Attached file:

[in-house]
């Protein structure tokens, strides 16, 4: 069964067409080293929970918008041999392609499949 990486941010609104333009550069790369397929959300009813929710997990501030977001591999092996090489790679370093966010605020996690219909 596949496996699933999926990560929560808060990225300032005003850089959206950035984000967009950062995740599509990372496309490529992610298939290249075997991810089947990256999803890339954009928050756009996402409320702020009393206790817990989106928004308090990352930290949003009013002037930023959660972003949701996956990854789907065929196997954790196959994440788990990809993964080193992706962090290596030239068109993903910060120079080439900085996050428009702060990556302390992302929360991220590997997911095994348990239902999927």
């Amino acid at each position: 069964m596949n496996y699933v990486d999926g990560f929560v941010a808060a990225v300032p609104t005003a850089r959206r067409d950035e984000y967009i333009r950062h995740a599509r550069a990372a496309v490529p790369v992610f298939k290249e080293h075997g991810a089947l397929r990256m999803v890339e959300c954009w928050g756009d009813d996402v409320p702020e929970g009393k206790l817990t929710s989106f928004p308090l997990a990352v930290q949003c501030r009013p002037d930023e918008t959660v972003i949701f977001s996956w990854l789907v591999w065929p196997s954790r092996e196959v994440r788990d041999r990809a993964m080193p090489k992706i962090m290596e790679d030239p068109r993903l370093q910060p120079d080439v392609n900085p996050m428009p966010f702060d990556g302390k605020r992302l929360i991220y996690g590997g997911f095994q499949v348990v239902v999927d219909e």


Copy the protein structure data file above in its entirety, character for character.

[in-house]
């Protein structure tokens, strides 16, 4: 069964067409080293929970918008041999392609499949 990486941010609104333009550069790369397929959300009813929710997990501030977001591999092996090489790679370093966010605020996690219909 596949496996699933999926990560929560808060990225300032005003850089959206950035984000967009950062995740599509990372496309490529992610298939290249075997991810089947990256999803890339954009928050756009996402409320702020009393206790817990989106928004308090990352930290949003009013002037930023959660972003949701996956990854789907065929196997954790196959994440788990990809993964080193992706962090290596030239068109993903910060120079080439900085996050428009702060990556302390992302929360991220590997997911095994348990239902999927």
């Amino acid at each position: 069964m596949n496996y699933v990486d999926g990560f929560v941010a808060a990225v300032p609104t005003a850089r959206r067409d950035e984000y967009i333009r950062h995740a599509r550069a990372a496309v490529p790369v992610f298939k290249e080293h075997g991810a089947l397929r990256m999803v890339e959300c954009w928050g756009d009813d996402v409320p702020e929970g009393k206790l817990t929710s989106f928004p308090l997990a990352v930290q949003c501030r009013p002037d930023e918008t959660v972003i949701f977001s996956w990854l789907v591999w065929p196997s954790r092996e196959v994440r788990d041999r990809a993964m080193p090489k992706i962090m290596e790679d030239p068109r993903l370093q910060p120079d080439v392609n900085p996050m428009p966010f702060d990556g302390k605020r992302l929360i991220y996690g590997g997911f095994q499949v348990v239902v999927d219909e």